About a week ago, I tweeted about a new app for learning pinyin from AllSet Learning. AllSet Learning Pinyin is essentially a classic chart with initials down the left and finals across the top. The whole chart does not fit within the iPad screen; you swipe to scroll up, down, and across. You can also use standard gestures to zoom in and out. Subtle shading divides the chart into zones that make it easier to see where you are. All in all, it’s very readable, with a clean, san serif font and generous spacing.
Tone marks are printed on each syllable; you can choose from any one of the four tones with the tap of a button. This not only affects the display, but determines the pronunciation of the syllable when you tap to hear it (playing audio can be disabled in the settings). One thing that I would like to see is the ability to play all the pronunciations of syllable (i.e. with each tone) in a row, without having to change the tones one at a time. Also, there is no option for the neutral (“fifth”) tone.
One thing that may be a pro or a con, depending on your viewpoint, is the fact that you can hear any syllable in any of the four tones, even when it seems that no real word exists with a particular pronunciation.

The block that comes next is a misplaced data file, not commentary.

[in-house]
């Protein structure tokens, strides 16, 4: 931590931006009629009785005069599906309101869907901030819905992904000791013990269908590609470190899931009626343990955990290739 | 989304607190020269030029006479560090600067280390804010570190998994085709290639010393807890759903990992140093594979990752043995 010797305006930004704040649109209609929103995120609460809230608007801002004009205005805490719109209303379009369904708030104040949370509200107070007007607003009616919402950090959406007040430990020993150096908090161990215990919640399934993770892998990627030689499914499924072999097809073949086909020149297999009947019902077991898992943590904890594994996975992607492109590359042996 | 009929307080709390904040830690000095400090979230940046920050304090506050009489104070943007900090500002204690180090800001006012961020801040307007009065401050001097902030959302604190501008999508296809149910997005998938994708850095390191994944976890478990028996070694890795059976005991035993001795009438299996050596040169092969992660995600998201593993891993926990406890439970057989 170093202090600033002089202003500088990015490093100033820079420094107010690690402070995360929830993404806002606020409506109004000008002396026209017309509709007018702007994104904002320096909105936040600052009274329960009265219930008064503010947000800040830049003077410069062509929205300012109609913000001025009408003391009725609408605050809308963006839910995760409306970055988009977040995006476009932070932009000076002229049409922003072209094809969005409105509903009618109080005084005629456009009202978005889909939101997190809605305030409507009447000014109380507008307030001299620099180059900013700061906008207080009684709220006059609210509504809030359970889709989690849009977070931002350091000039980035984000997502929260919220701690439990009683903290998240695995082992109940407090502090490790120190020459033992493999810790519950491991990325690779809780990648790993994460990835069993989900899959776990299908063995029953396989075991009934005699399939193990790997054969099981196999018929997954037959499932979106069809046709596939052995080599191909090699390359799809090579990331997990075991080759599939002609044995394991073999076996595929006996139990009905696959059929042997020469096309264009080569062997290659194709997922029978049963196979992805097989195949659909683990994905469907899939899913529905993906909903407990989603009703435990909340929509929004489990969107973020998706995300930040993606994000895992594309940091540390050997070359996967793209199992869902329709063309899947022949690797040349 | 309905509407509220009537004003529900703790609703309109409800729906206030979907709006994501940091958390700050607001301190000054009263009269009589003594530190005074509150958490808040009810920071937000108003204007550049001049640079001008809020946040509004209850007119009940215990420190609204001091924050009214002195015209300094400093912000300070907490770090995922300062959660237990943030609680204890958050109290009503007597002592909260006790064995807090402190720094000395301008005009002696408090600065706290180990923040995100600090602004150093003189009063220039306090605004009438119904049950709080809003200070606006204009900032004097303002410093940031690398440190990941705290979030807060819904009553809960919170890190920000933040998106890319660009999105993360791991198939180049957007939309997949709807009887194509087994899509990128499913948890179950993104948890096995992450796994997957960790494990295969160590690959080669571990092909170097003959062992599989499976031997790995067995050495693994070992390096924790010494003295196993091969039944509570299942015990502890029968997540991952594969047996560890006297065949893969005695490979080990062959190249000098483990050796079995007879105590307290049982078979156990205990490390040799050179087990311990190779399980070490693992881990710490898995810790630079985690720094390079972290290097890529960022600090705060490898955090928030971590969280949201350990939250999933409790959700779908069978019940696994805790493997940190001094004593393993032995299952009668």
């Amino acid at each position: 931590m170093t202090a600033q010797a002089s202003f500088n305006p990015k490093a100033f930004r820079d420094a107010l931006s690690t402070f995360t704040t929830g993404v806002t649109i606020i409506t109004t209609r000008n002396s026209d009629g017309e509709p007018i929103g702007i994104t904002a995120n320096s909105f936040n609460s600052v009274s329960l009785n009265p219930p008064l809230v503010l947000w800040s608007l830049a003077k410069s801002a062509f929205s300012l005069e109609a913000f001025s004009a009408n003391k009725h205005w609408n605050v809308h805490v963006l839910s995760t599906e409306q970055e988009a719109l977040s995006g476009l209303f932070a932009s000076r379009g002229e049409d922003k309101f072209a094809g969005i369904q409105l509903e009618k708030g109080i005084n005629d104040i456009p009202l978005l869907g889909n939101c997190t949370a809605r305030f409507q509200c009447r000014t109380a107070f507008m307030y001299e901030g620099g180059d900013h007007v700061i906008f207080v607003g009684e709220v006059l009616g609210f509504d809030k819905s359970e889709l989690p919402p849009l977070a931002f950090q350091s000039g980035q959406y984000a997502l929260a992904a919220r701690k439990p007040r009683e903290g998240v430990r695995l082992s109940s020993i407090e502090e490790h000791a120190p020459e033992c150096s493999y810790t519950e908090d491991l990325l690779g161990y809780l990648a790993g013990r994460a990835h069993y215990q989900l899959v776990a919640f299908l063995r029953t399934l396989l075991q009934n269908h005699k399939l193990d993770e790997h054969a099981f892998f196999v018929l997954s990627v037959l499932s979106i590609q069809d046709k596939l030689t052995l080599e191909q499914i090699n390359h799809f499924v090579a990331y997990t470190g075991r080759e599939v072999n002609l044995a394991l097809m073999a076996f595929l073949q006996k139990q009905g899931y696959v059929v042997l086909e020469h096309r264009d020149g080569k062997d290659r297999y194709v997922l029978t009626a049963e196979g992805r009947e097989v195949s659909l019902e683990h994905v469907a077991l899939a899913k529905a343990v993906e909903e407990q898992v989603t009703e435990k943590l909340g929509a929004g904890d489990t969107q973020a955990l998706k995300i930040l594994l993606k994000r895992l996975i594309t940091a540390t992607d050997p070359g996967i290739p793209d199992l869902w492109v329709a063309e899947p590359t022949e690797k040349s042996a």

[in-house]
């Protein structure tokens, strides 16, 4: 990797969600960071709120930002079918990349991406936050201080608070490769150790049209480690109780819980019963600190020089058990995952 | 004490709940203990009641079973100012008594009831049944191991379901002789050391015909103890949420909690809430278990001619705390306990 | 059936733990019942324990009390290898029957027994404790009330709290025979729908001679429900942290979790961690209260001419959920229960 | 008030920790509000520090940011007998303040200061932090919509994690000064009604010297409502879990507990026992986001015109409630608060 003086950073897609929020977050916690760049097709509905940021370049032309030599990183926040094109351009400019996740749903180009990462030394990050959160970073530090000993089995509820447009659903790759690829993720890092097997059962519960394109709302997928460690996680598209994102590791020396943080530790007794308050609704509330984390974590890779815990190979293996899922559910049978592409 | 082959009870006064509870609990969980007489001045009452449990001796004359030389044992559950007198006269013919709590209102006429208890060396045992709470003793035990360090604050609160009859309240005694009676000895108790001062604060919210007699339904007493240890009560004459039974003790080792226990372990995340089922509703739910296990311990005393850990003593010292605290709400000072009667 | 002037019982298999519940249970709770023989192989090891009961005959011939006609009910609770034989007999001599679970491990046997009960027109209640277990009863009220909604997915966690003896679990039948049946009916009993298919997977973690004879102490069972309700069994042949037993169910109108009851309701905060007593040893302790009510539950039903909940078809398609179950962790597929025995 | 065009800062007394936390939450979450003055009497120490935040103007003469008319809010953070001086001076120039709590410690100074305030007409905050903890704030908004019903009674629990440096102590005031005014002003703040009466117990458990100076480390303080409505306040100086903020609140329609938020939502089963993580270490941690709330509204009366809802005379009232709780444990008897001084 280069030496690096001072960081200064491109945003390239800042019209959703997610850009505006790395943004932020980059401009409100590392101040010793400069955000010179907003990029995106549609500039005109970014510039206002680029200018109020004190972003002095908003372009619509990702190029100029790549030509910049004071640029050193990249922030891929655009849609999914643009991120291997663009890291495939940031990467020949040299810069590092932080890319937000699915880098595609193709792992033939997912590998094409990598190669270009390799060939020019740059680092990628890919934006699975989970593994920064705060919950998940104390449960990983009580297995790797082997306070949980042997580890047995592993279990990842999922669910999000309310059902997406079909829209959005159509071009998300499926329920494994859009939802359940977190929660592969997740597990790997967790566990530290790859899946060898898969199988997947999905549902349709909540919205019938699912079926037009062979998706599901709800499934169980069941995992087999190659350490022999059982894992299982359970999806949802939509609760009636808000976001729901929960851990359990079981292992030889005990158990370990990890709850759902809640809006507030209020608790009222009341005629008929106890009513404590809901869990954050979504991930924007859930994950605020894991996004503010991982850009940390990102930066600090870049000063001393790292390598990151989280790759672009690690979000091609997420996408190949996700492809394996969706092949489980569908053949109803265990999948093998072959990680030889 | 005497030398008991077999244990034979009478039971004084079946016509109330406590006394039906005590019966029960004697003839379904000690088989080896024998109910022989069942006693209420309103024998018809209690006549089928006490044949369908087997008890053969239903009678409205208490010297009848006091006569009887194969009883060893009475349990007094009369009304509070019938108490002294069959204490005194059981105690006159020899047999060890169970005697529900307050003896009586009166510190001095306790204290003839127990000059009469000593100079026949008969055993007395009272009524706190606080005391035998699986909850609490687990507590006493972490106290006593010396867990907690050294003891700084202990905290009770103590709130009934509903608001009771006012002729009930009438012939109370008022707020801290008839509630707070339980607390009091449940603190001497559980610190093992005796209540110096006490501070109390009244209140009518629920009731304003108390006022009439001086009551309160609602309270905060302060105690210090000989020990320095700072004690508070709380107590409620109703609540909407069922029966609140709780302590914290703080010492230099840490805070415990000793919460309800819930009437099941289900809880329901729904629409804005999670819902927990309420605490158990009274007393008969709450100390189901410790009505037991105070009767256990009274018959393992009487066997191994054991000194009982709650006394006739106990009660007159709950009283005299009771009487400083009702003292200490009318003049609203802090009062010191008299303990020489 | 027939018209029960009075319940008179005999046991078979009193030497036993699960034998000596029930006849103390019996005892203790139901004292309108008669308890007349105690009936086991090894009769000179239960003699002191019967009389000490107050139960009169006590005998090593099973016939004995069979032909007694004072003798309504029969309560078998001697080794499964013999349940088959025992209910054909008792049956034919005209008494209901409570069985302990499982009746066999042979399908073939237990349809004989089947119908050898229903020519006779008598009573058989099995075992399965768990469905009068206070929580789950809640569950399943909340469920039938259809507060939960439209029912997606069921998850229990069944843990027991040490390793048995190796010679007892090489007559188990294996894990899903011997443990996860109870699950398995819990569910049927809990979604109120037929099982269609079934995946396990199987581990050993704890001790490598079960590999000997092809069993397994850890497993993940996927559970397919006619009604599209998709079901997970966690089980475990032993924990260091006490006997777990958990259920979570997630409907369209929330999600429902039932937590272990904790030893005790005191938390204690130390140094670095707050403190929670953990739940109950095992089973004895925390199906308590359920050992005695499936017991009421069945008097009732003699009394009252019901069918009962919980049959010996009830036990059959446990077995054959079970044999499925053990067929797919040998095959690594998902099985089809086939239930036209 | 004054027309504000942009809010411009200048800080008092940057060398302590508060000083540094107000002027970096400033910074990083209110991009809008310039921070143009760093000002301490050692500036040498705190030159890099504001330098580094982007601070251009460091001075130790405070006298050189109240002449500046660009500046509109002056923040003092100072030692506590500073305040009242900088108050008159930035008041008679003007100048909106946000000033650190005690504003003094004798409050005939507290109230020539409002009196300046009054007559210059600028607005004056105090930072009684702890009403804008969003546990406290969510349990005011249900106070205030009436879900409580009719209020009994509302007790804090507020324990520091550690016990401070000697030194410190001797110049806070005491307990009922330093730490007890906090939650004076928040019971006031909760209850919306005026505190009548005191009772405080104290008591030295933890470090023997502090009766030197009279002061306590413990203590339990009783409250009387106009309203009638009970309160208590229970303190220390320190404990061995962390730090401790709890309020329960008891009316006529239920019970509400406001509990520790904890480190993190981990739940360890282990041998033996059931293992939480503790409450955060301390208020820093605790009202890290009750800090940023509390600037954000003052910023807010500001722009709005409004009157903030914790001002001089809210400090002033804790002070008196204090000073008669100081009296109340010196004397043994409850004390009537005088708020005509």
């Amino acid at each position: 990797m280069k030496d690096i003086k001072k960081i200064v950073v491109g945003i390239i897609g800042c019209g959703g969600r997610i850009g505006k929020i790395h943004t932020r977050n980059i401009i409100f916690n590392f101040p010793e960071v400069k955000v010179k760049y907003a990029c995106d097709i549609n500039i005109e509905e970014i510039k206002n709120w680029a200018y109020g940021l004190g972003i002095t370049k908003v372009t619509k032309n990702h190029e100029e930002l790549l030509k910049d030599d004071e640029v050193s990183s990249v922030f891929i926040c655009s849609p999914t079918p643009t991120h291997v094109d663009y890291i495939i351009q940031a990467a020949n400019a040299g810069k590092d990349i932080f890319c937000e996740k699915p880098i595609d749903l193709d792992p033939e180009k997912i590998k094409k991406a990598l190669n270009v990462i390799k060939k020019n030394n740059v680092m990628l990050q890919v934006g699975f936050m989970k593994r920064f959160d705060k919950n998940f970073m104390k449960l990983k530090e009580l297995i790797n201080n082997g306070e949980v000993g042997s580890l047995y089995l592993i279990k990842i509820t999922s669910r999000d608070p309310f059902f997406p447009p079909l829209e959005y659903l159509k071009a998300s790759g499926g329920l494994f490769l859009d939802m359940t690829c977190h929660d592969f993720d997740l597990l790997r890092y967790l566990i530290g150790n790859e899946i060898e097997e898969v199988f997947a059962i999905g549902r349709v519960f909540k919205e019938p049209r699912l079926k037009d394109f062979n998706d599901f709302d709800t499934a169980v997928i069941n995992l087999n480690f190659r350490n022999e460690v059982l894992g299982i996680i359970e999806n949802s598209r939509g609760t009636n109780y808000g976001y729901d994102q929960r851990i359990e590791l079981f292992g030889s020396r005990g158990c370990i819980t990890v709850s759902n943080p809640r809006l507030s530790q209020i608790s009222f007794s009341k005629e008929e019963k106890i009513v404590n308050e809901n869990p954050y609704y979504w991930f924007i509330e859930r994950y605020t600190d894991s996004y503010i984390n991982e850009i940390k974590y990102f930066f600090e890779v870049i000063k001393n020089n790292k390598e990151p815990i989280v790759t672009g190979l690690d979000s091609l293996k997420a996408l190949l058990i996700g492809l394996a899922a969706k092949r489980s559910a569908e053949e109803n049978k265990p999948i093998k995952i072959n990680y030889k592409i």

What really sets this app apart is the option to display two phonetic representations at once. In addition to pinyin, the app comes with the IPA (International Phonetic Alphabet). Zhuyin (bopomofo) and Wade-Giles are available as inexpensive add-ons. You can choose to display any two systems with either one on top (larger). This feature makes the app useful even for those who are past the beginner stage of learning Chinese. For example, heritage students in the US who learned zhuyin as children often need to learn pinyin for college classes. People doing historical research may need to go between Wade-Giles and pinyin. The IPA should be useful for linguists with little or no background in Chinese.
Note that the app is not only free, but ad-free. AllSet Learning Pinyin is available on the App Store .